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Possible Solutions

The prevention of occupational asthma requires environmental interventions and medical management tools such as, patient education, demonstrating behavior changes to avoid asthma triggers, using drug therapies, and frequent medical follow-ups to treat and identify asthma patients. The following references provide information regarding possible solutions for hazards associated with occupational asthma.

  • NEW Transitioning to Safer Chemicals: A Toolkit for Employers and Workers. OSHA, (2013). OSHA has developed this step-by-step toolkit to provide employers and workers with information, methods, tools, and guidance on using informed substitution in the workplace.
  • The Work-Related Lung Disease Surveillance Report, 2002. US Department of Health and Human Services (DHHS), National Institute for Occupational Safety and Health (NIOSH) Publication No. 2003-111, (2003). Provides information on various work-related respiratory diseases and associated exposures in the United States.
    • Asthma (PDF). Section 9. Describes where asthma is occurring (by industry, location, race, gender, age, and occupation), how frequently it occurs, and temporal trends, according to studies performed from 1990 through 1999.
  • Control of Dust From Powder Dye Handling Operations. US Department of Health and Human Services (DHHS), National Institute for Occupational Safety and Health (NIOSH) Publication No. 97-107, (1997). Describes ways to control dust from powder dye and handling operations to prevent occupational asthma.
  • Preventing Asthma in Animal Handlers. US Department of Health and Human Services (DHHS), National Institute for Occupational Safety and Health (NIOSH) Publication No. 97-116, (1998, January). Lists the types of workers who are more susceptible to animal-related asthma, as well as methods for control.
  • Preventing Allergic Reactions to Natural Rubber Latex in the Workplace. US Department of Health and Human Services (DHHS), National Institute for Occupational Safety and Health (NIOSH) Publication No. 97-135, (1997, June). Describes latex allergy reactions from mild skin irritations to asthma and anaphylactic shock.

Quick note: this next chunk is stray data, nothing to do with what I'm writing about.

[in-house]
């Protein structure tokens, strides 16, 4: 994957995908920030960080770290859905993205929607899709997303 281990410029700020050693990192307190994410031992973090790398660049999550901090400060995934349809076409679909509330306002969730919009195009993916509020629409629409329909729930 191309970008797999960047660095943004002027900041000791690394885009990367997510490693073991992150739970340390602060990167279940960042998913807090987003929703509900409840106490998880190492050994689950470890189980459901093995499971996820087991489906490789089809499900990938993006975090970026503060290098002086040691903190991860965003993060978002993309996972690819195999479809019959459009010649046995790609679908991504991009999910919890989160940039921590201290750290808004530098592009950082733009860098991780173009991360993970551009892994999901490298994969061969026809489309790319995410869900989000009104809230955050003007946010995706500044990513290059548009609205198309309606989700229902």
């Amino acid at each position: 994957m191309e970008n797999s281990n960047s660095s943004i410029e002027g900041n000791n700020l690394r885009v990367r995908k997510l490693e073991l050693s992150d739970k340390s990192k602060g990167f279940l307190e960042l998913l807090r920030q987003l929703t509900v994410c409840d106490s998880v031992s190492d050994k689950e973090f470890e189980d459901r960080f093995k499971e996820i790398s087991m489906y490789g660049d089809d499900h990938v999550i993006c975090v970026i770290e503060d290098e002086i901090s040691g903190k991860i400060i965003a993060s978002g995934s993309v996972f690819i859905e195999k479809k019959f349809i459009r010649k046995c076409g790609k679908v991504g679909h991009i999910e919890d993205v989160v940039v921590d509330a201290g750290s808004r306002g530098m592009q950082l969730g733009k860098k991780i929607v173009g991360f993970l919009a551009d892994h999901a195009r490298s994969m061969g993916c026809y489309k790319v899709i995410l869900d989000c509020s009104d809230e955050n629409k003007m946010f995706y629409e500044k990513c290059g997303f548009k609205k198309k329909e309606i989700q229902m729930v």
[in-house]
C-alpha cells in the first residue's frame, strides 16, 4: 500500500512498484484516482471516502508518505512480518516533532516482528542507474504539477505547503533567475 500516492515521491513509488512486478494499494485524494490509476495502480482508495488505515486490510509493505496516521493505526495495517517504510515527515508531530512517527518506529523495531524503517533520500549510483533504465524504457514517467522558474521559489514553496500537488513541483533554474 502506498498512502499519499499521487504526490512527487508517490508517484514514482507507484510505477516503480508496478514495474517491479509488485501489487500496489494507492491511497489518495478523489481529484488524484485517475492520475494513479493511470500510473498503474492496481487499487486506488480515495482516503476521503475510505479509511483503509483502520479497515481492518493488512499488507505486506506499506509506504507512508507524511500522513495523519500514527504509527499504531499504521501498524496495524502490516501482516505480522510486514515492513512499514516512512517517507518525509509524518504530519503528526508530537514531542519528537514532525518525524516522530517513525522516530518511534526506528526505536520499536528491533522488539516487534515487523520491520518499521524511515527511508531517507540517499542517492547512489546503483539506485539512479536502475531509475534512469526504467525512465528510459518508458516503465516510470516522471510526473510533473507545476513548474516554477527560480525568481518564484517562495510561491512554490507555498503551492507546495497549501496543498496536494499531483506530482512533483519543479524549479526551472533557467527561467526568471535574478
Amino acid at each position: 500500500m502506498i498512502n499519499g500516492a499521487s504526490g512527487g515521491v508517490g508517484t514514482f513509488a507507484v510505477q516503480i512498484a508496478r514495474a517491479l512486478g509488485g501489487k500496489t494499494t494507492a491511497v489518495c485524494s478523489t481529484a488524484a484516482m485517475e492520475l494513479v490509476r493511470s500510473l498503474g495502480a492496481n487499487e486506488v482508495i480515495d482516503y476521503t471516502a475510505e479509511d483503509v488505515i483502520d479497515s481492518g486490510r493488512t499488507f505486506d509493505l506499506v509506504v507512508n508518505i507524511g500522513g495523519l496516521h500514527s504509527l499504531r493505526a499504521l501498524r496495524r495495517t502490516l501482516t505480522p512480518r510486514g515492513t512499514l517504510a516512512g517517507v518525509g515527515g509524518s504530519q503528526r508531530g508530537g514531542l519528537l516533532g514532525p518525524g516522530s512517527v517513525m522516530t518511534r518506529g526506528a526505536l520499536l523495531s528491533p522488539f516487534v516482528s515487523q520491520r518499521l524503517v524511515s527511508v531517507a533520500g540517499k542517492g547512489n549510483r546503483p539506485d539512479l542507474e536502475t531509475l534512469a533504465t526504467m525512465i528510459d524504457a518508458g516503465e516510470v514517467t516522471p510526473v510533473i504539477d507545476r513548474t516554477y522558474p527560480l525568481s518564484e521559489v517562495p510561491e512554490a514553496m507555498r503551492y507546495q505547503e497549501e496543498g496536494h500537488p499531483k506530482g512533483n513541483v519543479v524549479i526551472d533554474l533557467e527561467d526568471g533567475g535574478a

• Preventing Asthma and Death from Diisocyanate Exposure. US Department of Health and Human Services (DHHS), National Institute for Occupational Safety and Health (NIOSH) Publication No. 96-111, (1996). Contains information about preventing asthma or other respiratory diseases from employee exposure to diisocyanates.
  • Allergic Diseases. National Institute of Allergy and Infectious Diseases (NIAID) Information Resources. Provides resources for patients, including addresses, phone numbers, and websites for NIAID-supported centers researching asthma, allergy, and immunologic diseases.
  • Occupational Asthma and Farming. National Ag Safety Database (NASD), Michigan State University (MSU) Extension, (2002, April). Provides an overview of farming hazards that can cause occupational asthma.

*Accessibility Assistance: Contact OSHA's Directorate of Technical Support and Emergency Management at (202) 693-2300 for assistance accessing PDF materials.

All other documents, that are not PDF materials or formatted for the web, are available as Microsoft Office® formats and videos and are noted accordingly. If additional assistance is needed with reading, reviewing or accessing these documents or any figures and illustrations, please also contact OSHA's Directorate of Technical Support and Emergency Management at (202) 693-2300.

**eBooks - EPUB is the most common format for e-Books. If you use a Sony Reader, a Nook, or an iPad you can download the EPUB file format. If you use a Kindle, you can download the MOBI file format.

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